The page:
New Horizons

08 October 2015

The last few years have seen a continuing trend of solicitors taking the entrepreneurial step of starting their own practices. This was perhaps initially driven by firms losing work, and therefore fee-earning staff, as the recession bit post-2008. Recent regulatory changes and the emergence of Alternative Business Structures (ABS) have also created further momentum and incentive for people to ‘go it alone’. Coming full circle, with the economy now looking more positive, many solicitors who have considered working for themselves now seem to be taking the opportunity. Interestingly, most new proposal forms we have seen recently have come from those setting up in niche areas such as Intellectual Property or Corporate Recovery.

The most important item on the agenda when thoughts start to form around a new legal practice is risk; the risk of failure, either financial or reputational, the risk of having to go out and win new clients, the risk of managing compliance & regulation, or simply the risk of being ‘on your own’ without the comfort of a large administrative infrastructure and brand to rely on. All of these require careful consideration, as well as another key element of managing risk – Professional Indemnity Insurance (PII) – which a firm must obtain from the Solicitors Regulation Authority (SRA) in order to gain authorisation to trade Due to an apparent ever-changing insurance marketplace, there has been a perception among many that cover is unobtainable for start-up practices. However, experience shows that much can be achieved by finding out which insurers do have an appetite for new firms and submitting a robust proposal that accurately reflects your experience and ambitions.

So, what does a potential insurer look for when considering a new legal business?

  1. A neatly and accurately completed proposal form. The same tips apply here as for established firms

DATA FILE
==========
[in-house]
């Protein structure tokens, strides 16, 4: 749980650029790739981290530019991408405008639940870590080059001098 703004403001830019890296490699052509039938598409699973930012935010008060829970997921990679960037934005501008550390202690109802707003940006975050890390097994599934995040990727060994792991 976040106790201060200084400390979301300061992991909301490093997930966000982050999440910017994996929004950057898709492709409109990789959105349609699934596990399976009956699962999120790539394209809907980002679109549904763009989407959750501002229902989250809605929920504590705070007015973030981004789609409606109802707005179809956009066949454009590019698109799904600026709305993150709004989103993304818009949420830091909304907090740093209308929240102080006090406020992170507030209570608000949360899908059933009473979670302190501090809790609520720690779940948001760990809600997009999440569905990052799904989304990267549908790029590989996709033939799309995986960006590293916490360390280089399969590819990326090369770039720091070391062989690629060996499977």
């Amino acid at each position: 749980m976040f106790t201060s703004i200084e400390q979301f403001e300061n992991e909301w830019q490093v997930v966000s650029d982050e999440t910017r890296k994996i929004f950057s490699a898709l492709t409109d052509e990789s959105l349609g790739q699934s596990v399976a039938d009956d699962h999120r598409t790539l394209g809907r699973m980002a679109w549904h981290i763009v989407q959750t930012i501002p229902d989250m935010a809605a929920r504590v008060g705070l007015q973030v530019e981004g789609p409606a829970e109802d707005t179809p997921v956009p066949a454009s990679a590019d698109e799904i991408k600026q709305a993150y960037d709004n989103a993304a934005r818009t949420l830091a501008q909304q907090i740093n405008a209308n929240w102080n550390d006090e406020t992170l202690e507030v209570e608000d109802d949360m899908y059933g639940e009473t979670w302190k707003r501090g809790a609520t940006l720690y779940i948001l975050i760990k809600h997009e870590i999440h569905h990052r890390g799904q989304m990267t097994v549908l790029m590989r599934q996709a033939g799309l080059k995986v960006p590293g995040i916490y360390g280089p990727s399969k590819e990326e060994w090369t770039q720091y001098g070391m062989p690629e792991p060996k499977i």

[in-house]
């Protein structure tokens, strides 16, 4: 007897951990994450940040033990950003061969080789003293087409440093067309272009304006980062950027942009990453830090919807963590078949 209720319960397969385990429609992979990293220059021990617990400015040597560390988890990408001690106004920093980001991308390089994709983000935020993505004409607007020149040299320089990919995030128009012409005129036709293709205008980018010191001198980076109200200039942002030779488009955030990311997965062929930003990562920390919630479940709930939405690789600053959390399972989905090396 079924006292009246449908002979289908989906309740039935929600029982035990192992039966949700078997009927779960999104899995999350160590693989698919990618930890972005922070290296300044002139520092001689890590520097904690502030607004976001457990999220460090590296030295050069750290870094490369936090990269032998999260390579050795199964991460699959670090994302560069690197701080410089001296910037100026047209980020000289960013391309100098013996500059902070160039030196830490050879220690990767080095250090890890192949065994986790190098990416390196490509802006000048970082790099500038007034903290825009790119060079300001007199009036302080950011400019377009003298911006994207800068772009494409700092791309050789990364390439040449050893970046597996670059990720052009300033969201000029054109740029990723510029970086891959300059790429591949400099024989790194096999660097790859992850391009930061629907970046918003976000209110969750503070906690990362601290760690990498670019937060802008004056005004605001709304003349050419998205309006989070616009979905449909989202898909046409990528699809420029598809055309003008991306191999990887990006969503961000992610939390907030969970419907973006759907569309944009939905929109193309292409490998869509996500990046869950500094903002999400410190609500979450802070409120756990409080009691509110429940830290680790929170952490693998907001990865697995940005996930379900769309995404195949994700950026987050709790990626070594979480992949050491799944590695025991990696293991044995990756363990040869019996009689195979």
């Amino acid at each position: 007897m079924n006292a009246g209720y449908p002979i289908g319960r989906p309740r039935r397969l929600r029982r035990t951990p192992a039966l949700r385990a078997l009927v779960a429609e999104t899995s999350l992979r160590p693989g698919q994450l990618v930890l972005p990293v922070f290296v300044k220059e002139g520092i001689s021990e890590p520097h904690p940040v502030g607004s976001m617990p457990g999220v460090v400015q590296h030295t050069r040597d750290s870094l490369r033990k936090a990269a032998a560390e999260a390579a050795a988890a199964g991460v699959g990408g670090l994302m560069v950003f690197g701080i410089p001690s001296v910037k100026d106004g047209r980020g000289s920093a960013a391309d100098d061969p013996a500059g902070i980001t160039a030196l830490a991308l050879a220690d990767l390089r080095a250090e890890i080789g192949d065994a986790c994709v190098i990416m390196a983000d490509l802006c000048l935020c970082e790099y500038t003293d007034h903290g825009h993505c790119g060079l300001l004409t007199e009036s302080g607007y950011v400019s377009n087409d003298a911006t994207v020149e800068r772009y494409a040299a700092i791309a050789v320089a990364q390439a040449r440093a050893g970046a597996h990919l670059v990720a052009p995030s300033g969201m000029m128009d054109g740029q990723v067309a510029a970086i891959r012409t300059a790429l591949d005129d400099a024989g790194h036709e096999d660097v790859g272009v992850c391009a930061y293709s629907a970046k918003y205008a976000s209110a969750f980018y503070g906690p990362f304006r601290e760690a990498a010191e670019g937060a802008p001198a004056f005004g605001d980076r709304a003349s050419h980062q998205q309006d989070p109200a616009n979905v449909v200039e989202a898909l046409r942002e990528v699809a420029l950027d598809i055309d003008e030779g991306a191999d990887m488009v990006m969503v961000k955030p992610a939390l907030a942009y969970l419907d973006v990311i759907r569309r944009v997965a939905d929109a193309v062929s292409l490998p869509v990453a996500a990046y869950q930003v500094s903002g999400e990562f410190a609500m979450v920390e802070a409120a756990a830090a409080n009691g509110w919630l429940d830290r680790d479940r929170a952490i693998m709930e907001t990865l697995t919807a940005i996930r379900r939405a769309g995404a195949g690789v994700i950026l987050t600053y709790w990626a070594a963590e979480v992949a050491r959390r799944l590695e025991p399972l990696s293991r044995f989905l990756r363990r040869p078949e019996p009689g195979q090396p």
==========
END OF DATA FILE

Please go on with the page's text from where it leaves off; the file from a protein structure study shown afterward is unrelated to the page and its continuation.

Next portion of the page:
2. A robust business plan which outlines financial projections, explains the potential opportunity and how your ambitions will be achieved over the first 3 years (as a minimum). Within this, you should also outline the experience of any staff working for the firm and how you will manage regulatory matters and mitigate risk.
  3. Copy CV’s for all the proposed principals (Partners, Members or Directors) in the new firm.

As you might expect, an insurer's principal concerns regarding a new practice will be the possibility of costly claims occurring and the ongoing financial viability of the business. Therefore, it is imperative that, wherever you can you show how you intend to mitigate risk and give an insurer a reason to quote competitively for your business.

It is also important to question any brokers you intend to submit information to about their experience of dealing with Solicitors’ PII, their approach to service, which insurers they place business with and how they will meet your needs throughout your relationship with them. Don’t forget, there is a wealth of information available from the SRA and Law Society including a PII Buyers’ Guide.

Since October 2013, JLT Specialty has arranged Professional Indemnity Insurance for 104 start-up legal practices, of all sizes and working in a variety of areas. We currently estimate that the SRA authorised circa 370 brand new legal firms in the same period.

If you require advice on the risk management and insurance elements of forming a new firm, our specialist Solicitors' team would be delighted to talk to you.